Before that first trip to Peru, I made a list of all the likely health emergencies we might encounter there. Then I looked up the various treatments and packed supplies for them. I wrote everything down on little slips of paper, like little Buddhist prayers, and kept them in my pockets just in case. Some of this stuff I hadn’t done since I was an intern; some of it, I’d never done. The basic thing with adventure medicine or extreme medicine is that you are going to places where humans don’t belong and people will certainly get into trouble.


When I went to Amazonia, l went as the field doctor for biologists studying crocodile behavior. There’s no way humans should have any encounters with crocodiles. You should stay away from them! There was no manual to consult about this. So before I went on that expedition, I sat down and made a list again. The biggest risk, I expected, was getting mauled by a crocodile, but also electric eel stings, piranha bites, poison frogs and parasites.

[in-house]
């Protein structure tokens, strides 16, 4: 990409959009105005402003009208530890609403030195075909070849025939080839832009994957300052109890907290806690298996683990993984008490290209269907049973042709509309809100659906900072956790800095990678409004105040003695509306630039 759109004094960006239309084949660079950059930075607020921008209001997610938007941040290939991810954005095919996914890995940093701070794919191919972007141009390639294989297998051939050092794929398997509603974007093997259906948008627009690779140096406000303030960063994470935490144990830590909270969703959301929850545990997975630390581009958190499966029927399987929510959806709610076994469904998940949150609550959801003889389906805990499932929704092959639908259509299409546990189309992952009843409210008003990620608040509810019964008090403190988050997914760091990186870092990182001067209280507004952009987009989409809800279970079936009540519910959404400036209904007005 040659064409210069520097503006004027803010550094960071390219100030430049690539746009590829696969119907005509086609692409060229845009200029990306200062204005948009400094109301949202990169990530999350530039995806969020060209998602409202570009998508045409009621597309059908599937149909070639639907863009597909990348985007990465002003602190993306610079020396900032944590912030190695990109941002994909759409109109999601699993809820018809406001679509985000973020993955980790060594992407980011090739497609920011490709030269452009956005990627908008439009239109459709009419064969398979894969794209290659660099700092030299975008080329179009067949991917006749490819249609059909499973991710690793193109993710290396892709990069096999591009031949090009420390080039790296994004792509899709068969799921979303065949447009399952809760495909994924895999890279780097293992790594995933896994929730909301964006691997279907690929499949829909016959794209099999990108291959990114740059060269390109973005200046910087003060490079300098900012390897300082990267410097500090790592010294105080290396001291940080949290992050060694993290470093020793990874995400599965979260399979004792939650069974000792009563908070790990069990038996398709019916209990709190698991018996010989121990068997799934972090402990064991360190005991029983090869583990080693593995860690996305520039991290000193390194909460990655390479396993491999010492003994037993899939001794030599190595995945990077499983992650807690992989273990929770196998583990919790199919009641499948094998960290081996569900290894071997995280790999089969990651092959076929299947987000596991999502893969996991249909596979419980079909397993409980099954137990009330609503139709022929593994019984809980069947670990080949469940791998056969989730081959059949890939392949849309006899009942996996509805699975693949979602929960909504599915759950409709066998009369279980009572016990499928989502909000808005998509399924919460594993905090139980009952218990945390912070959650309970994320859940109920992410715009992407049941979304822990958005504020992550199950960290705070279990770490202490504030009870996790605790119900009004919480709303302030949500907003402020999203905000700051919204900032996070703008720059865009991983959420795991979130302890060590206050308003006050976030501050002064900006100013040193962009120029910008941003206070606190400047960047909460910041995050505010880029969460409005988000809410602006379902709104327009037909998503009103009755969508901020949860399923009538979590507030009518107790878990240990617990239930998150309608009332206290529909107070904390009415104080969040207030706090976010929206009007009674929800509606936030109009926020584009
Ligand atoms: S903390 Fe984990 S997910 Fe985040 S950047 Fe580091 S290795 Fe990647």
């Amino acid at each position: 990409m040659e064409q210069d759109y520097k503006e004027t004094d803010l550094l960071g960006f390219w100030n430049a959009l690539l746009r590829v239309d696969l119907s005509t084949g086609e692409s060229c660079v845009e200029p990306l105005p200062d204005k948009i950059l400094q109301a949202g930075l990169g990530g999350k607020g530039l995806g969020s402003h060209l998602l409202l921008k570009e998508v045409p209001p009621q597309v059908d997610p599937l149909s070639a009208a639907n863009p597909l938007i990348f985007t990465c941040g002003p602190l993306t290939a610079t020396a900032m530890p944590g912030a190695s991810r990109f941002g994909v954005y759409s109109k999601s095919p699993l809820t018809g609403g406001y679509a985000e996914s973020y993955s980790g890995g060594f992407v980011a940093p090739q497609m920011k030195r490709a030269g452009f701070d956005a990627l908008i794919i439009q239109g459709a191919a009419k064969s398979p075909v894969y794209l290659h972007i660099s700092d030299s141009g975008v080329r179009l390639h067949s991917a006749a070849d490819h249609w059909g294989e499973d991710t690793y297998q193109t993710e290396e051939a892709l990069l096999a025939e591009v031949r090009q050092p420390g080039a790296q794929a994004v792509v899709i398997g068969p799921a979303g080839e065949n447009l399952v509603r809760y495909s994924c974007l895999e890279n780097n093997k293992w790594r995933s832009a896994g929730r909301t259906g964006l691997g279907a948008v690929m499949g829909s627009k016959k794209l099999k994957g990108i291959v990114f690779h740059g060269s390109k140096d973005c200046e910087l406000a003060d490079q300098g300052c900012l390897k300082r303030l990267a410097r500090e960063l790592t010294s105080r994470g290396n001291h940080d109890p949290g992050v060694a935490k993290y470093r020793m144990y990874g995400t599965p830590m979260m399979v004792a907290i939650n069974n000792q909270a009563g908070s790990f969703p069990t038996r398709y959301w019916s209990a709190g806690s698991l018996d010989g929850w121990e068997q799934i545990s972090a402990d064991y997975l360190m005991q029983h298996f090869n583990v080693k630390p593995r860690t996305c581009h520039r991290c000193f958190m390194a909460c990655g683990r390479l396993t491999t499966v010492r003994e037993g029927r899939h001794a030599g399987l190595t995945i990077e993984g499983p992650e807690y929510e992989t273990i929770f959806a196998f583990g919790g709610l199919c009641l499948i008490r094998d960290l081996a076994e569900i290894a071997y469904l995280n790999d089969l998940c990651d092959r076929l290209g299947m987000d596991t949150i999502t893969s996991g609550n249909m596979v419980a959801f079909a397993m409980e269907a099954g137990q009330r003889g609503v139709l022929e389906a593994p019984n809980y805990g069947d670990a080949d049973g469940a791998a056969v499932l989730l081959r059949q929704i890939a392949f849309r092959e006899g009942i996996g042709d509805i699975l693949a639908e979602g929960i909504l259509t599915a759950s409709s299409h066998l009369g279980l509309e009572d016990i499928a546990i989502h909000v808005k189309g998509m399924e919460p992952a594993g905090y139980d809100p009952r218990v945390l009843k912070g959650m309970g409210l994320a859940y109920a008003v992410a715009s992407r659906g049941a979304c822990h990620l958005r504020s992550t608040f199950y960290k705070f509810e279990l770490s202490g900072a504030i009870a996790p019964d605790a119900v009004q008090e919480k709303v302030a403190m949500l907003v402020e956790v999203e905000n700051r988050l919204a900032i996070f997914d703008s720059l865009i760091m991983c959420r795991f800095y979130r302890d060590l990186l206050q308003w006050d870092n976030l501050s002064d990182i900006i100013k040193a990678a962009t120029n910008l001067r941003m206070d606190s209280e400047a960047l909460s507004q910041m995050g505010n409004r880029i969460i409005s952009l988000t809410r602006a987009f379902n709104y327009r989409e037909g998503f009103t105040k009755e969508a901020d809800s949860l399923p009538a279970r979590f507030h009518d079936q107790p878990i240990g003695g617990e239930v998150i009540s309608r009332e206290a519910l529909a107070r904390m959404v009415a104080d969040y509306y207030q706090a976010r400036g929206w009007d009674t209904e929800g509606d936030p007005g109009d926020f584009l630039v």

Q. Once in the Amazon, were you surprised by anything?


A. No one in our group got bitten by a crocodile, which was surprising!


But there were tunga fleas. These are little creatures that jumped up on your skin when you went to the latrine and embedded themselves in your rear end. You had to extract them very carefully. I brought along insect repellents, and they didn’t really work. The bugs seemed to feed on the stuff. The more you put on, the more they attacked you. Antonio, one of the Indians who went out with us, he took material from termite nests and rubbed it on his body. That was far more effective.


Q. Why do expeditions need a staff doctor?


A. Because most involve taking people into strange environments. There’s a reason why people don’t generally live in the places where explorers go. Humans exist within a real narrow range, and when people go beyond it, their bodies are not designed for it, and they may get into trouble.